Safety and equipment issues The corporation denies the claim that the valves on the tank were malfunctioning, claiming that "documented evidence gathered after the incident showed that the valve close to the plant's water-washing operation was closed and leak-tight. Furthermore, process safety systemsin place and operationalwould have prevented

water from entering the tank by accident". Carbide states that the safety concerns identified in 1982 were all allayed before 1984 and "none of them had anything to do with the incident".[49] The company admits that "the safety systems in place could not have prevented a chemical reaction of this magnitude from causing a leak". According to Carbide, "in designing the plant's safety systems, a chemical reaction of this magnitude was not factored in" because "the tank's gas storage system was designed to automatically prevent such a large amount of water from being inadvertently introduced into the system" and "process safety systemsin place and operationalwould have prevented water from entering the tank by accident". Instead, they claim that "employee sabotagenot faulty design or operationwas the cause of the tragedy".[49] What did Union Carbide do to assist Bhopal victims after the gas leak? In 1989, Union Carbide and UCIL entered into a $470 million legal settlement with the Indian Government that settled all claims arising from the incident. The settlement was affirmed by the Indian Supreme Court, which described it as "just, equitable and reasonable." The money was promptly paid to the Government of India by Union Carbide and UCIL. What has Madhya Pradesh Government done for Gas Tragedy victims? The Department of Bhopal Gas Tragedy Relief and Rehabilitation was set up by the Madhya Pradesh Government on August 29, 1985, in view of the long term medical, social, economic and environmental relief and rehabilitation needs of the survivors of the disaster. In the last 16 years the department has spent well over Rs. 400 crores. Of this about Rs. 200 crores have been spent on medical relief, Rs. 60 crores on economic rehabilitation, Rs. 70 crores on social rehabilitation and Rs. 70 crores on environmental rehabilitation. But above all, the efforts of Madhya Pradesh government did not bring any benefit for Gas victims. 800 crores of rupees spent by state government did not give any positive result that might be due to corruption in Gas relief department or irresponsible attitude of state government. PSYCHOLOGICAL FACTORS Perhaps because of the enormity of the event, many people, even those only peripherally involved, tended to remember in detail and with great clarity the sequence of events of that night. Nevertheless, people experienced the event in different ways, thus yielding, for example, varying estimates of the duration of the actual release. The tendency of plant workers to omit facts or distort evidence was also clearly evident after the Bhopal incident, making the collection of evidence a time-consuming process. In investigating any incident in which facts seem to have been omitted or distorted, it is necessary to examine the motives of those involved. The story that had been initially told by the workers was a preferable one from their perspective, because it exonerated everyone, except perhaps the supervisor. According to this version, the reaction happened instantaneously; there was no time to take preventive or remedial measures, and there was no known cause. Without a cause, no blame could be established. Because critical facts were being deliberately omitted and distorted, the investigation team had to continually review and reanalyze each new piece of evidence and to assess its consistency and veracity with hard evidence and known facts. Ultimately, several firm pieces of evidence came to light -- evidence that simply did not fit the story told initially by the workers, and that eventually led to the conclusion that a direct water connection had been found by the workers, but had been covered up.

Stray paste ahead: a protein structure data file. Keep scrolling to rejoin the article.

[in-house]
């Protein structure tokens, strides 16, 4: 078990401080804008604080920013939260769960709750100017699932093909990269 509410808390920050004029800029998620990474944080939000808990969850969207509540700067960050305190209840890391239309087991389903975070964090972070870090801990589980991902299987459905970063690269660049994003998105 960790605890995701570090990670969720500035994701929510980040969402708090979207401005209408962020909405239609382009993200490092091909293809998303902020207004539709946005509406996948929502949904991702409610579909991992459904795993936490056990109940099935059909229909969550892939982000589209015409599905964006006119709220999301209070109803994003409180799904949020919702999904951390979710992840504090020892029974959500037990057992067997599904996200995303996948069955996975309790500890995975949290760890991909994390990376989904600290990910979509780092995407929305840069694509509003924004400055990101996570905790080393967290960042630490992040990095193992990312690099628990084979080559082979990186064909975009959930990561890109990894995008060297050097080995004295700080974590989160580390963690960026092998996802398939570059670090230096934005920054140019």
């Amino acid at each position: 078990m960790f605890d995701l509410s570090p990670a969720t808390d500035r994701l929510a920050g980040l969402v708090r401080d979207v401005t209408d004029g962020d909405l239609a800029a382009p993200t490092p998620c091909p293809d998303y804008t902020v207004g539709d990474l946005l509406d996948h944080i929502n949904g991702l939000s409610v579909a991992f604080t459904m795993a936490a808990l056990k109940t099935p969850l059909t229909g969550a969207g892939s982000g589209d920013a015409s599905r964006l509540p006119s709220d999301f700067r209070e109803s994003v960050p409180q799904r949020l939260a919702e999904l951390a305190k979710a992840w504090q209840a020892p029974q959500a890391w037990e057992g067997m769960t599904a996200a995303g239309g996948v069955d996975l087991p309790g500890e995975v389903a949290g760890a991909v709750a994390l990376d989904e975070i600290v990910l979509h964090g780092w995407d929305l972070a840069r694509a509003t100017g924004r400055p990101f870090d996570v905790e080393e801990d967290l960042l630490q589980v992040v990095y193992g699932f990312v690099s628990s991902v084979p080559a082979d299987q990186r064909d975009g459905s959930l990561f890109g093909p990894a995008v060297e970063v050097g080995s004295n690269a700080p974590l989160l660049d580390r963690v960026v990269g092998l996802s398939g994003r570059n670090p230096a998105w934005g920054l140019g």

The judgement
The judgement on Bhopal Gas tragedy, one of the most horrific industrial disaster which killed thousands of people, would be pronounced on Monday.Chief Judicial Magistrate (CJM) Mohan P Tiwari will pronounce the judgement. During the trial, a total of 178 prosecution witnesses were examined and 3008 documents were produced while eight defence witnesses deposed in the court.